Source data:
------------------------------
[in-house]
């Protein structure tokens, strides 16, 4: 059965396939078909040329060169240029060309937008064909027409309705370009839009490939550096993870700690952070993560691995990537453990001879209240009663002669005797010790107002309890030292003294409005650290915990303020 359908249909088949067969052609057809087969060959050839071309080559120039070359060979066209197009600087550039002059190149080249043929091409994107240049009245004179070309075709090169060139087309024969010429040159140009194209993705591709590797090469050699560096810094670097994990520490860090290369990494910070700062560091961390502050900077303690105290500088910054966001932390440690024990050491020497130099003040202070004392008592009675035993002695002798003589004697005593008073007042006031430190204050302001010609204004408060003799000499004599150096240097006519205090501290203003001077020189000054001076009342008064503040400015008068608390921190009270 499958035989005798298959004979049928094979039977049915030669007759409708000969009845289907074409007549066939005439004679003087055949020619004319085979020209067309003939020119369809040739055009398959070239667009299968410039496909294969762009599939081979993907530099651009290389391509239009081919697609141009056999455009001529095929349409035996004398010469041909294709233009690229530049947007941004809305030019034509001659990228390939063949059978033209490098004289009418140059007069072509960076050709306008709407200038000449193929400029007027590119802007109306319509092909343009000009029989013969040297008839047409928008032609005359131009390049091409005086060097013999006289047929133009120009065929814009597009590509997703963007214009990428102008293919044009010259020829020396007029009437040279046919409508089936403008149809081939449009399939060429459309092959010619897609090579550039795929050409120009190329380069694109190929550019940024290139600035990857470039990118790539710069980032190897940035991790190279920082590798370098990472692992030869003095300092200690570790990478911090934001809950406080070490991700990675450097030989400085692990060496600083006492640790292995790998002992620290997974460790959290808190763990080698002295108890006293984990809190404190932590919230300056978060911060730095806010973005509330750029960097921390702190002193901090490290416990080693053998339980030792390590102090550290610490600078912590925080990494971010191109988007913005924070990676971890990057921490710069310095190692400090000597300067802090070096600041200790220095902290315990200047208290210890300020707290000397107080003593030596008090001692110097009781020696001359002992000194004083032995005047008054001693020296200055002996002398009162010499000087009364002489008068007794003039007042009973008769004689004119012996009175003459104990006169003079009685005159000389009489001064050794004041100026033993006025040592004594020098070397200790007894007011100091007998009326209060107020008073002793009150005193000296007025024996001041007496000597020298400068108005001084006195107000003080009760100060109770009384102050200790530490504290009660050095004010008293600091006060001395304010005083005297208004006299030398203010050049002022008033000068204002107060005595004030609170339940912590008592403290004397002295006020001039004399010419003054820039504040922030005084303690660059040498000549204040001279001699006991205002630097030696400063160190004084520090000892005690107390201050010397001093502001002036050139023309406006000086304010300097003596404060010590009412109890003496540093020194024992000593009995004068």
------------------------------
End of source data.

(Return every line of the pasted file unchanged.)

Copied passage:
[in-house]
């Protein structure tokens, strides 16, 4: 059965396939078909040329060169240029060309937008064909027409309705370009839009490939550096993870700690952070993560691995990537453990001879209240009663002669005797010790107002309890030292003294409005650290915990303020 359908249909088949067969052609057809087969060959050839071309080559120039070359060979066209197009600087550039002059190149080249043929091409994107240049009245004179070309075709090169060139087309024969010429040159140009194209993705591709590797090469050699560096810094670097994990520490860090290369990494910070700062560091961390502050900077303690105290500088910054966001932390440690024990050491020497130099003040202070004392008592009675035993002695002798003589004697005593008073007042006031430190204050302001010609204004408060003799000499004599150096240097006519205090501290203003001077020189000054001076009342008064503040400015008068608390921190009270 499958035989005798298959004979049928094979039977049915030669007759409708000969009845289907074409007549066939005439004679003087055949020619004319085979020209067309003939020119369809040739055009398959070239667009299968410039496909294969762009599939081979993907530099651009290389391509239009081919697609141009056999455009001529095929349409035996004398010469041909294709233009690229530049947007941004809305030019034509001659990228390939063949059978033209490098004289009418140059007069072509960076050709306008709407200038000449193929400029007027590119802007109306319509092909343009000009029989013969040297008839047409928008032609005359131009390049091409005086060097013999006289047929133009120009065929814009597009590509997703963007214009990428102008293919044009010259020829020396007029009437040279046919409508089936403008149809081939449009399939060429459309092959010619897609090579550039795929050409120009190329380069694109190929550019940024290139600035990857470039990118790539710069980032190897940035991790190279920082590798370098990472692992030869003095300092200690570790990478911090934001809950406080070490991700990675450097030989400085692990060496600083006492640790292995790998002992620290997974460790959290808190763990080698002295108890006293984990809190404190932590919230300056978060911060730095806010973005509330750029960097921390702190002193901090490290416990080693053998339980030792390590102090550290610490600078912590925080990494971010191109988007913005924070990676971890990057921490710069310095190692400090000597300067802090070096600041200790220095902290315990200047208290210890300020707290000397107080003593030596008090001692110097009781020696001359002992000194004083032995005047008054001693020296200055002996002398009162010499000087009364002489008068007794003039007042009973008769004689004119012996009175003459104990006169003079009685005159000389009489001064050794004041100026033993006025040592004594020098070397200790007894007011100091007998009326209060107020008073002793009150005193000296007025024996001041007496000597020298400068108005001084006195107000003080009760100060109770009384102050200790530490504290009660050095004010008293600091006060001395304010005083005297208004006299030398203010050049002022008033000068204002107060005595004030609170339940912590008592403290004397002295006020001039004399010419003054820039504040922030005084303690660059040498000549204040001279001699006991205002630097030696400063160190004084520090000892005690107390201050010397001093502001002036050139023309406006000086304010300097003596404060010590009412109890003496540093020194024992000593009995004068």